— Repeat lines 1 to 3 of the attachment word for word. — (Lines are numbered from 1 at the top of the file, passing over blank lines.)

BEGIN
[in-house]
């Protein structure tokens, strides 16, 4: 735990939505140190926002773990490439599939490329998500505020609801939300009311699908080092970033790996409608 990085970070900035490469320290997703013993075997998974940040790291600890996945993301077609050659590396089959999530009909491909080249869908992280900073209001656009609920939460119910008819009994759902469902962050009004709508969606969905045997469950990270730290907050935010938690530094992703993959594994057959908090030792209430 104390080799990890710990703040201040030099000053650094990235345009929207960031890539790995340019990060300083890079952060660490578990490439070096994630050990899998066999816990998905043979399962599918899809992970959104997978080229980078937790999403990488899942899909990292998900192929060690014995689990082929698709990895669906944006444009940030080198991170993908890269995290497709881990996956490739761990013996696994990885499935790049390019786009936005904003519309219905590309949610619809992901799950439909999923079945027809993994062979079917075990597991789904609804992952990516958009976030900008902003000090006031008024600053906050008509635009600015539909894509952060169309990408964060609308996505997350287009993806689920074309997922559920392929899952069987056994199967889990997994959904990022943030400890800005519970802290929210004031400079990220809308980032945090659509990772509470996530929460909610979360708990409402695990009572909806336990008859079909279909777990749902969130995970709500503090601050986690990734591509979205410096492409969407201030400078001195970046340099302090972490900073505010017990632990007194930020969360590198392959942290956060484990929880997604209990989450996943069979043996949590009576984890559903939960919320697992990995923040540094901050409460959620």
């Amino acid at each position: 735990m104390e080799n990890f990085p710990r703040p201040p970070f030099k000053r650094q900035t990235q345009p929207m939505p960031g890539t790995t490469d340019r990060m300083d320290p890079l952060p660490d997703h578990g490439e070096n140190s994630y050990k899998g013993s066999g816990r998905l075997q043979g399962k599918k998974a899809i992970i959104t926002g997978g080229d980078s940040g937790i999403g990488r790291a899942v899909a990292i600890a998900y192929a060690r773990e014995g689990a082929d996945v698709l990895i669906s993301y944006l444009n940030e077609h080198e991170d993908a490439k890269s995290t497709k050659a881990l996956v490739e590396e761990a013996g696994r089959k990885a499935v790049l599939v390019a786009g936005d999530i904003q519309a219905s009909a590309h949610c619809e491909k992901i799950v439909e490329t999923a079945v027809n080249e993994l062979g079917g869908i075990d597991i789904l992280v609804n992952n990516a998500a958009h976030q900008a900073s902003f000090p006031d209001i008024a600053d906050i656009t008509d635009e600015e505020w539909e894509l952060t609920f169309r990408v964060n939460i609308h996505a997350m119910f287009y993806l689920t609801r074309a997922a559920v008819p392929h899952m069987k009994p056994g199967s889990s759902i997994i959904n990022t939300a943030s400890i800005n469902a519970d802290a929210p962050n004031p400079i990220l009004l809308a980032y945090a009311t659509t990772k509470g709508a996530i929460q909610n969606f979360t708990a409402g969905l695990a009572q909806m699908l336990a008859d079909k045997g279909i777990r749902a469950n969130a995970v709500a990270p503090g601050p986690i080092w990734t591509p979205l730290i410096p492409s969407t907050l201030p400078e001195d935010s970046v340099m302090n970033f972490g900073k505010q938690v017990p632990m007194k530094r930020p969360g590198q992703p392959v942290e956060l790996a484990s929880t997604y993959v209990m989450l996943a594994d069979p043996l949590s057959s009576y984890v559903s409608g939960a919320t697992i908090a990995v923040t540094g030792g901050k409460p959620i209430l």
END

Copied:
[in-house]
């Protein structure tokens, strides 16, 4: 735990939505140190926002773990490439599939490329998500505020609801939300009311699908080092970033790996409608 990085970070900035490469320290997703013993075997998974940040790291600890996945993301077609050659590396089959999530009909491909080249869908992280900073209001656009609920939460119910008819009994759902469902962050009004709508969606969905045997469950990270730290907050935010938690530094992703993959594994057959908090030792209430 104390080799990890710990703040201040030099000053650094990235345009929207960031890539790995340019990060300083890079952060660490578990490439070096994630050990899998066999816990998905043979399962599918899809992970959104997978080229980078937790999403990488899942899909990292998900192929060690014995689990082929698709990895669906944006444009940030080198991170993908890269995290497709881990996956490739761990013996696994990885499935790049390019786009936005904003519309219905590309949610619809992901799950439909999923079945027809993994062979079917075990597991789904609804992952990516958009976030900008902003000090006031008024600053906050008509635009600015539909894509952060169309990408964060609308996505997350287009993806689920074309997922559920392929899952069987056994199967889990997994959904990022943030400890800005519970802290929210004031400079990220809308980032945090659509990772509470996530929460909610979360708990409402695990009572909806336990008859079909279909777990749902969130995970709500503090601050986690990734591509979205410096492409969407201030400078001195970046340099302090972490900073505010017990632990007194930020969360590198392959942290956060484990929880997604209990989450996943069979043996949590009576984890559903939960919320697992990995923040540094901050409460959620």
């Amino acid at each position: 735990m104390e080799n990890f990085p710990r703040p201040p970070f030099k000053r650094q900035t990235q345009p929207m939505p960031g890539t790995t490469d340019r990060m300083d320290p890079l952060p660490d997703h578990g490439e070096n140190s994630y050990k899998g013993s066999g816990r998905l075997q043979g399962k599918k998974a899809i992970i959104t926002g997978g080229d980078s940040g937790i999403g990488r790291a899942v899909a990292i600890a998900y192929a060690r773990e014995g689990a082929d996945v698709l990895i669906s993301y944006l444009n940030e077609h080198e991170d993908a490439k890269s995290t497709k050659a881990l996956v490739e590396e761990a013996g696994r089959k990885a499935v790049l599939v390019a786009g936005d999530i904003q519309a219905s009909a590309h949610c619809e491909k992901i799950v439909e490329t999923a079945v027809n080249e993994l062979g079917g869908i075990d597991i789904l992280v609804n992952n990516a998500a958009h976030q900008a900073s902003f000090p006031d209001i008024a600053d906050i656009t008509d635009e600015e505020w539909e894509l952060t609920f169309r990408v964060n939460i609308h996505a997350m119910f287009y993806l689920t609801r074309a997922a559920v008819p392929h899952m069987k009994p056994g199967s889990s759902i997994i959904n990022t939300a943030s400890i800005n469902a519970d802290a929210p962050n004031p400079i990220l009004l809308a980032y945090a009311t659509t990772k509470g709508a996530i929460q909610n969606f979360t708990a409402g969905l695990a009572q909806m699908l336990a008859d079909k045997g279909i777990r749902a469950n969130a995970v709500a990270p503090g601050p986690i080092w990734t591509p979205l730290i410096p492409s969407t907050l201030p400078e001195d935010s970046v340099m302090n970033f972490g900073k505010q938690v017990p632990m007194k530094r930020p969360g590198q992703p392959v942290e956060l790996a484990s929880t997604y993959v209990m989450l996943a594994d069979p043996l949590s057959s009576y984890v559903s409608g939960a919320t697992i908090a990995v923040t540094g030792g901050k409460p959620i209430l």